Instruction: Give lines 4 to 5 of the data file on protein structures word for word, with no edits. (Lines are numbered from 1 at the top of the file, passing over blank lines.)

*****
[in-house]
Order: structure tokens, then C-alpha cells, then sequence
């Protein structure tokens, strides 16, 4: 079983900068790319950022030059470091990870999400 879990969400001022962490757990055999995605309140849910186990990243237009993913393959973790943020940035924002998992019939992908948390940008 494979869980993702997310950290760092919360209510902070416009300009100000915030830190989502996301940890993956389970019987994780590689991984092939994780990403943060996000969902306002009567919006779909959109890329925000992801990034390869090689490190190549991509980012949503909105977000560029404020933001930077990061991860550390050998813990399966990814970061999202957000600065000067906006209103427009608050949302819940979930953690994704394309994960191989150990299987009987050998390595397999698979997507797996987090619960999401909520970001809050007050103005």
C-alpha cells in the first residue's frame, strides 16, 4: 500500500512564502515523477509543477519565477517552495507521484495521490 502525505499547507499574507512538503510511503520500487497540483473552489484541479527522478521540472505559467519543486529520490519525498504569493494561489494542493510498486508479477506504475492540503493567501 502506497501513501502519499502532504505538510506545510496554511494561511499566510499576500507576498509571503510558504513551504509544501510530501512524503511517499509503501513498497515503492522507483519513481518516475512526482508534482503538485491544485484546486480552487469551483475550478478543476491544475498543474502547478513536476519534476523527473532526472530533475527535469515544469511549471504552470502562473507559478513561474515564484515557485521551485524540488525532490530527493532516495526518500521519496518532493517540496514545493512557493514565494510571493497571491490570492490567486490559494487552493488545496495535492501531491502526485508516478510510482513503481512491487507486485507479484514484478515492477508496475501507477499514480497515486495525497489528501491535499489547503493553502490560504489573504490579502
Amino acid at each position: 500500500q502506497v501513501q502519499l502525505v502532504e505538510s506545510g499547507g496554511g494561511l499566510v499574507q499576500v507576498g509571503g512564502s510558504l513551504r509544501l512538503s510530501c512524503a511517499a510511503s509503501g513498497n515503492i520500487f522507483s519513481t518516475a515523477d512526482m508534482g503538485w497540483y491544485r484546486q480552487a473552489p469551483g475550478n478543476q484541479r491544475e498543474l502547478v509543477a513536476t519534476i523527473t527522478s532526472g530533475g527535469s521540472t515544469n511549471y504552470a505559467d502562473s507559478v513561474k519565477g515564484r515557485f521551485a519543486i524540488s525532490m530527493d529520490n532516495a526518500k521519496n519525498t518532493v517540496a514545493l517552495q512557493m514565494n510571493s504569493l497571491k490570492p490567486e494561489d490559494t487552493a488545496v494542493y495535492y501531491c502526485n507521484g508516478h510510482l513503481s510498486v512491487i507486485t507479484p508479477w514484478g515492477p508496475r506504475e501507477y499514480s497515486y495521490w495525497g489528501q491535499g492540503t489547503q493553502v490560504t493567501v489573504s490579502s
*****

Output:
C-alpha cells in the first residue's frame, strides 16, 4: 500500500512564502515523477509543477519565477517552495507521484495521490 502525505499547507499574507512538503510511503520500487497540483473552489484541479527522478521540472505559467519543486529520490519525498504569493494561489494542493510498486508479477506504475492540503493567501 502506497501513501502519499502532504505538510506545510496554511494561511499566510499576500507576498509571503510558504513551504509544501510530501512524503511517499509503501513498497515503492522507483519513481518516475512526482508534482503538485491544485484546486480552487469551483475550478478543476491544475498543474502547478513536476519534476523527473532526472530533475527535469515544469511549471504552470502562473507559478513561474515564484515557485521551485524540488525532490530527493532516495526518500521519496518532493517540496514545493512557493514565494510571493497571491490570492490567486490559494487552493488545496495535492501531491502526485508516478510510482513503481512491487507486485507479484514484478515492477508496475501507477499514480497515486495525497489528501491535499489547503493553502490560504489573504490579502
Amino acid at each position: 500500500q502506497v501513501q502519499l502525505v502532504e505538510s506545510g499547507g496554511g494561511l499566510v499574507q499576500v507576498g509571503g512564502s510558504l513551504r509544501l512538503s510530501c512524503a511517499a510511503s509503501g513498497n515503492i520500487f522507483s519513481t518516475a515523477d512526482m508534482g503538485w497540483y491544485r484546486q480552487a473552489p469551483g475550478n478543476q484541479r491544475e498543474l502547478v509543477a513536476t519534476i523527473t527522478s532526472g530533475g527535469s521540472t515544469n511549471y504552470a505559467d502562473s507559478v513561474k519565477g515564484r515557485f521551485a519543486i524540488s525532490m530527493d529520490n532516495a526518500k521519496n519525498t518532493v517540496a514545493l517552495q512557493m514565494n510571493s504569493l497571491k490570492p490567486e494561489d490559494t487552493a488545496v494542493y495535492y501531491c502526485n507521484g508516478h510510482l513503481s510498486v512491487i507486485t507479484p508479477w514484478g515492477p508496475r506504475e501507477y499514480s497515486y495521490w495525497g489528501q491535499g492540503t489547503q493553502v490560504t493567501v489573504s490579502s